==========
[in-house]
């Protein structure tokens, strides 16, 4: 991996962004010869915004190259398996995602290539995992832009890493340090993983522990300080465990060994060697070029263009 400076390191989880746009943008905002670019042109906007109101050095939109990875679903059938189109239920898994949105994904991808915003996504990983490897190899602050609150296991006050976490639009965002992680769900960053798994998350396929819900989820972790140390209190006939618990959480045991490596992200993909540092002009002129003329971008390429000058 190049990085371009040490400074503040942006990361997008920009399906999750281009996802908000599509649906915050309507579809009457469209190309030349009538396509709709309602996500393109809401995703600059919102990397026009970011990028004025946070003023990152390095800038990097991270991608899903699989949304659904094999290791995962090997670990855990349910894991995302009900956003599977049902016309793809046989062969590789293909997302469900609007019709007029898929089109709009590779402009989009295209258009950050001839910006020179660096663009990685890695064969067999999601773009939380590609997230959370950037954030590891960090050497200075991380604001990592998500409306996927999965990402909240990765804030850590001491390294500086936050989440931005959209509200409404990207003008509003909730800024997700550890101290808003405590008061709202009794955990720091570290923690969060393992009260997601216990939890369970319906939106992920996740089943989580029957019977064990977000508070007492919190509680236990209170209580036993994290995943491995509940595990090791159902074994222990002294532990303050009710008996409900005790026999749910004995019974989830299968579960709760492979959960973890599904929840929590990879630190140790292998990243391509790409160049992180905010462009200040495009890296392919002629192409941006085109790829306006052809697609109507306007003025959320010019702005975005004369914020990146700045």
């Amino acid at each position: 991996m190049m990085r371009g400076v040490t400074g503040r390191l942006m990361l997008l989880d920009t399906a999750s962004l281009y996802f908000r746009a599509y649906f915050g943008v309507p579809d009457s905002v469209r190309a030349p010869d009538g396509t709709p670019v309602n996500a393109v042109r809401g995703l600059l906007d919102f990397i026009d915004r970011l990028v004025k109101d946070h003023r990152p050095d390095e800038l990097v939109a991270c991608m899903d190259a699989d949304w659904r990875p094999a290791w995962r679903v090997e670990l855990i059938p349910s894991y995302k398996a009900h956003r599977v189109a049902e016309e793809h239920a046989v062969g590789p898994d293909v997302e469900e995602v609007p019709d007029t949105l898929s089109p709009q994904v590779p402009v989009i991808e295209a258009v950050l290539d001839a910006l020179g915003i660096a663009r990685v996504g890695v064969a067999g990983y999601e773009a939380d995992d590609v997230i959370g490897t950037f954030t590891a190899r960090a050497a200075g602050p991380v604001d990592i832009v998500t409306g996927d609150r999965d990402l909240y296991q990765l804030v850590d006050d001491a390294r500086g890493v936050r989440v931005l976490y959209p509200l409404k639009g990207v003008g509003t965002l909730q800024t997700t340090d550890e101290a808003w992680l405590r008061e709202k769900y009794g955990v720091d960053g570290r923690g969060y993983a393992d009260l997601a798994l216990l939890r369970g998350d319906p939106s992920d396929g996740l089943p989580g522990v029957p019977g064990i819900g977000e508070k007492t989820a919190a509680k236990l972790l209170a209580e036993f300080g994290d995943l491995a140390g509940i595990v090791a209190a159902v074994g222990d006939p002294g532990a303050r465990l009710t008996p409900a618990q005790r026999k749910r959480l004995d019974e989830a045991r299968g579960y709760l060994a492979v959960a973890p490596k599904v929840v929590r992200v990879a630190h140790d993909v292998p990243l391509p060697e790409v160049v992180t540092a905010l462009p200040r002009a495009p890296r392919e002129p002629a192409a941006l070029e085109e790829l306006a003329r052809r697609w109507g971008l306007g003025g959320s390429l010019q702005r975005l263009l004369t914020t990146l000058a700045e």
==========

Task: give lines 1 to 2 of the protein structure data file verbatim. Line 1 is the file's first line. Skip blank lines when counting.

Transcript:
[in-house]
């Protein structure tokens, strides 16, 4: 991996962004010869915004190259398996995602290539995992832009890493340090993983522990300080465990060994060697070029263009 400076390191989880746009943008905002670019042109906007109101050095939109990875679903059938189109239920898994949105994904991808915003996504990983490897190899602050609150296991006050976490639009965002992680769900960053798994998350396929819900989820972790140390209190006939618990959480045991490596992200993909540092002009002129003329971008390429000058 190049990085371009040490400074503040942006990361997008920009399906999750281009996802908000599509649906915050309507579809009457469209190309030349009538396509709709309602996500393109809401995703600059919102990397026009970011990028004025946070003023990152390095800038990097991270991608899903699989949304659904094999290791995962090997670990855990349910894991995302009900956003599977049902016309793809046989062969590789293909997302469900609007019709007029898929089109709009590779402009989009295209258009950050001839910006020179660096663009990685890695064969067999999601773009939380590609997230959370950037954030590891960090050497200075991380604001990592998500409306996927999965990402909240990765804030850590001491390294500086936050989440931005959209509200409404990207003008509003909730800024997700550890101290808003405590008061709202009794955990720091570290923690969060393992009260997601216990939890369970319906939106992920996740089943989580029957019977064990977000508070007492919190509680236990209170209580036993994290995943491995509940595990090791159902074994222990002294532990303050009710008996409900005790026999749910004995019974989830299968579960709760492979959960973890599904929840929590990879630190140790292998990243391509790409160049992180905010462009200040495009890296392919002629192409941006085109790829306006052809697609109507306007003025959320010019702005975005004369914020990146700045």